It’s fall and deer season has finally arrived. You’ve just pulled up to the old hunting cabin and you start unpacking for the few days you have eagerly awaited. Rifle, sleeping bag, hunting pack, skinning knife. Yep, you thought of everything, including a venison roast from the fat doe you took here last year.
But wait! There’s no onion or potatoes for the roast! In your haste to get to camp, you forgot the veggies. But had you planted a little “food crop” for both you and the wildlife, you’d be able to just step outside the cabin to your little “natural garden” to help grab dinner!
We’re not talking about conventional garden crops that require watering, cultivation and fertilizer. Instead, think about a couple of plants that are hardy and produce bumper crops of tasty veggies. One of the plants also serves as a great supplemental food crop for deer.
Last year, I visited Calquhoun Farms in north Texas, owned by Billy and Sharon Kilpatrick. These folks grow much of what they eat. For years, they have cultivated Egyptian walking onions and a plant called Jerusalem artichoke, sometimes referred to as a sunchoke. This past year, they began shipping sets of the plants to folks who want to start growing these hardy and tasty plants.
The more I learned about the plants, the more my interest was sparked! When I learned how mainte- nance-free the plants are, coupled with the fact that the above-ground portion of the sunchokes are great food for wildlife, I knew I was on to something good. I later learned that deer relish the tubers and will paw them out of the ground. I knew other hunters and outdoor types would also like to have a ready supply of tasty veggies on their land.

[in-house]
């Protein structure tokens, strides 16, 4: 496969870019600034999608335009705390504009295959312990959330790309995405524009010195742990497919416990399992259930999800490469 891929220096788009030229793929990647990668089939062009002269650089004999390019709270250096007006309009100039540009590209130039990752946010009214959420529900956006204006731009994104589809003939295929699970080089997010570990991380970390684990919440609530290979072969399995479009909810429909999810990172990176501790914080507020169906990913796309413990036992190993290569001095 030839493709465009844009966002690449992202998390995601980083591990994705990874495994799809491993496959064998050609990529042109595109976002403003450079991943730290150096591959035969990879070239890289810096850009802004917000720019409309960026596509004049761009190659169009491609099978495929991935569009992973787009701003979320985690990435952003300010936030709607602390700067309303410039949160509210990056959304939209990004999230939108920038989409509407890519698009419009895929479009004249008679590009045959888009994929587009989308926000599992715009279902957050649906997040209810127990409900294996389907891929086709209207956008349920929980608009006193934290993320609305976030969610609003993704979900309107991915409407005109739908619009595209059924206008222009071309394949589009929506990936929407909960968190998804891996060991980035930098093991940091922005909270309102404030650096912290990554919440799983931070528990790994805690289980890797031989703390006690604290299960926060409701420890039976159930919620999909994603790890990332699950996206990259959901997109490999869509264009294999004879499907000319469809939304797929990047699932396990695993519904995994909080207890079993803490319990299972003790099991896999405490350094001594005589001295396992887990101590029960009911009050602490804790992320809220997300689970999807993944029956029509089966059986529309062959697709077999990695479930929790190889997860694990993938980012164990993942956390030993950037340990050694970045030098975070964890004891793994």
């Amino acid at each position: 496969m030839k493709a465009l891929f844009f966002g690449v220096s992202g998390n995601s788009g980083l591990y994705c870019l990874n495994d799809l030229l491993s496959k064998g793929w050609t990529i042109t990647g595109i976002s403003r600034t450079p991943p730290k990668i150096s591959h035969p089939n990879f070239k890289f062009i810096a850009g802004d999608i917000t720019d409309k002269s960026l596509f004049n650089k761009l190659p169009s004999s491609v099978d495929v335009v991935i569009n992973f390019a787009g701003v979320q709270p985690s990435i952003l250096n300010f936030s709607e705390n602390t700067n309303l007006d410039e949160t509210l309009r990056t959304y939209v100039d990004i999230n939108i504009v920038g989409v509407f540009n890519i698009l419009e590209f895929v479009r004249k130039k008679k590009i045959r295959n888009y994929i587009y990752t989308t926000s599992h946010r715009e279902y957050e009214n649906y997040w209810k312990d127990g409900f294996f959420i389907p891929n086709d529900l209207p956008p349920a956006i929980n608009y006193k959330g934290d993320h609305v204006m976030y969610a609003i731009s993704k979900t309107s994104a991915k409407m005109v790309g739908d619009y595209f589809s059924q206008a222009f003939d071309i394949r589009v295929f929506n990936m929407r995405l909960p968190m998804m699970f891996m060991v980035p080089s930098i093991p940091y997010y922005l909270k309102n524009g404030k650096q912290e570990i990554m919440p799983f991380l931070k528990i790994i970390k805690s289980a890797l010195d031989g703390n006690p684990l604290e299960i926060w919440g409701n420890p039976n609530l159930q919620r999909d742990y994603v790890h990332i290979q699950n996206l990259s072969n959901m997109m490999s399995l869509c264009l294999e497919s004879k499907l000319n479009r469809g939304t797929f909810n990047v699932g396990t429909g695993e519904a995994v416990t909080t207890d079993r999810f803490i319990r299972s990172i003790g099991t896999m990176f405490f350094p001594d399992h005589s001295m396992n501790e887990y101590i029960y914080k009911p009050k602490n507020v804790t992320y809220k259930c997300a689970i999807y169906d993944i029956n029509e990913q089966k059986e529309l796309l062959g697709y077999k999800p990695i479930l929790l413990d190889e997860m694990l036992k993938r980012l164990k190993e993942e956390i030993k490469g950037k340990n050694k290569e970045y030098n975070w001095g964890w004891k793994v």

Jerusalem artichoke, (Helianthus tuberosus) is a sunflower species native to North America and noted for its tasty, edible tubers. Sunchokes are very popular as a cooked vegetable in Europe and they have long been cultivated in France as a food for both human and livestock consumption. In the United States, the plant is rarely cultivated, but those in the know plant it as a food source for themselves and wildlife as well. The tubers are very nutritious and taste much like potatoes (I like them even better) but with a sweeter flavor. They are rich in carbo- hydrates and have a high concentration of potassium, magnesium, iron, and vitamins C and B6.
The above-ground part of the plant is a coarse, multi- branched, frost-tender perennial, usually growing 5 to 6 feet tall. Deer forage heavily on the newly formed leaves which occur throughout the spring and summer. The nu- merous sunflower-like flowers, appear in late summer or early autumn. They are great pollinators, and the seeds provide food for birds, squirrels and other small mam- mals. The underground tubers are irregularly shaped, ripen in the fall and make an excellent substitute for potatoes. They can be cooked any way potatoes are prepared. The tubers are thin-skinned and are best eaten fresh because they do not store well as potatoes do.